ABRAMS:  ... sugarcoat it...

DUNN:  ... and he treated her with the utmost respect.

ABRAMS:  Listen to Robert, what a sugarcoat.  He‘s talking about this woman he had an extramarital affair with and you‘re talking about some woman he was in love with. 


DUNN:  Well, I‘m saying—no, I‘m saying that he was saying that as an example of look, talk to—yes, I did—I had an extramarital affair and if you talk to that woman, she will tell you it was absolutely consensual and even though I may have done—I had sex with her in a similar manner to the manner in which I had sex with this woman, that is just my custom, in the manner in which I enjoy sex and you might see it as something out of the ordinary...

ABRAMS:  Mercedes, go ahead...

DUNN:  ... but it‘s ordinary for me. 

COLWIN:  I think what he was trying to do, Dan, is simply say to the

investigators, listen, detectives, I‘ve had this type of sex, this is what

·         this is how this other woman, this accuser—that the accuser, rather, got bruised because I do this and obviously, I have very strong hands, so he was just trying to explain the bruising and what not.  But I think more importantly is this, I don‘t think the jury is going to be that swayed by the videotapes and the reason why...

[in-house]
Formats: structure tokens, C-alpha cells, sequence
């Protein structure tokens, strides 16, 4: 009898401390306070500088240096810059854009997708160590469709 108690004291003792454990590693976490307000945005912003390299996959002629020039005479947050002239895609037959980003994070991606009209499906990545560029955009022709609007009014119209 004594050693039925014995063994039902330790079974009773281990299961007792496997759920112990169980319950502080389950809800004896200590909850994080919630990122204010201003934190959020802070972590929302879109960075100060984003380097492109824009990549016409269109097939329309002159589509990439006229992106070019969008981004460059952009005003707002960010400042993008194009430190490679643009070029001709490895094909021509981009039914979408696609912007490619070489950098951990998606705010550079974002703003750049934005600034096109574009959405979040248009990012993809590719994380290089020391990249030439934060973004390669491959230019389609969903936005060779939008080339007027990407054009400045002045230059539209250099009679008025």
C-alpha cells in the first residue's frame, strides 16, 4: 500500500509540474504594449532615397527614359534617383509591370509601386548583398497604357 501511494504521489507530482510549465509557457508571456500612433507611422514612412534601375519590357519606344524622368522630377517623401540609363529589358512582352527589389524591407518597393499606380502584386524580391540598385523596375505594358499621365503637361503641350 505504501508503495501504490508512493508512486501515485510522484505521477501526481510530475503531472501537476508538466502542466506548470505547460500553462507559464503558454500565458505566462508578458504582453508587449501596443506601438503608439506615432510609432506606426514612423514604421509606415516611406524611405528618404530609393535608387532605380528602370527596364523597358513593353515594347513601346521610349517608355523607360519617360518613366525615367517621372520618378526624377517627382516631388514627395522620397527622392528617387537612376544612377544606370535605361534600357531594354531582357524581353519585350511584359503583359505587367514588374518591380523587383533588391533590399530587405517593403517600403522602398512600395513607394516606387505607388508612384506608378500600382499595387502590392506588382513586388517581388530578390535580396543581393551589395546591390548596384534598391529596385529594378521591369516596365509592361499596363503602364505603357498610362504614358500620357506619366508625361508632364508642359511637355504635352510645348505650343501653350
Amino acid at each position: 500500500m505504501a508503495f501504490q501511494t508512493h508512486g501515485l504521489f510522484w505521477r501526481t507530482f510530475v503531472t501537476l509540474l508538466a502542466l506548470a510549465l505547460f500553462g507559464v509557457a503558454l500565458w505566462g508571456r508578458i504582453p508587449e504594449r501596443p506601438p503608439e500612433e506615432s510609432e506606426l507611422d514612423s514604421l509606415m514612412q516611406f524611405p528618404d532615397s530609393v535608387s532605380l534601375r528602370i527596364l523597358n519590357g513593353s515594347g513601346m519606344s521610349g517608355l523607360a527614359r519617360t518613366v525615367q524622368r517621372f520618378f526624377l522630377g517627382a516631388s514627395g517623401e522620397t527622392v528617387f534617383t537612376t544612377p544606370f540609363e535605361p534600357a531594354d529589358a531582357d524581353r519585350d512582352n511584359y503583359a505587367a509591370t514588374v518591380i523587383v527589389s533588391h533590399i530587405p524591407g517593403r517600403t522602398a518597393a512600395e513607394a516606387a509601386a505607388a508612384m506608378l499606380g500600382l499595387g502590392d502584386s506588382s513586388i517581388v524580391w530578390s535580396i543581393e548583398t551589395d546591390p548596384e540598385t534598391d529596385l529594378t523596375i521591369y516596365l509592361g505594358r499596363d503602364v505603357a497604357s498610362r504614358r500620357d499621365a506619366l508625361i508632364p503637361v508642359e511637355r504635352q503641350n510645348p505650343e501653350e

ABRAMS:  Audiotapes...

COLWIN:  ... is because, listen, our former president denied he had a sexual relationship with Monica Lewinsky, so it‘s not something that we don‘t expect from someone who‘s married.  If they‘re married and having an extramarital affair, their first instinct is deny, deny, deny, deny, deny.  So setting that aside, I think when you focus in on the actual acts, I think the fact that this accuser has been so vilified by the public and you know that she has been—I mean, there‘s been scores of media reports and all of that and TV appearances where everyone came forward and said she‘s after his money, obviously, she‘s after his money, I think that‘s what the public would feel. 

I think that there‘s some—they would look at this woman and say, look, we expected someone, a groupie that wants to have a relationship with Kobe Bryant ultimately...


COLWIN:  ... for financial gain...

ABRAMS:  Speaking of groupies...

COLWIN:  ... so I don‘t think it‘s going to be quite as problematic... 

ABRAMS:  Speaking of groupies, here‘s what Kobe Bryant said.  He‘s saying that they have this sexual encounter and then she‘s asking him for autographs afterwards.  Let‘s listen. 



DET. LOYA:  And you‘re saying she gave you this marker Kobe?


DET. LOYA:  With these cards?

BRYANT:  That was after.  After we had sex is when she gave it to me. 


BRYANT:  After.

DET. WINTERS:  Where did she give it to you from?

BRYANT:  Standing after the kissing we started walking around and she said how about that autograph because I joked with her upstairs.


ABRAMS:  Norm.

DUNN:  Dan, if I can...

ABRAMS:  Who was that, Robert...


ABRAMS:  ... go ahead.

DUNN:  I just want to follow on the heels of that.  That statement is absolutely consistent with statements that were made by other witnesses who say that she was at a party after having allegedly been raped and was bragging about the size of Kobe Bryant and so this would be consistent with her getting proof of the fact that she had had sexual contact... 

ABRAMS:  Norm, go ahead.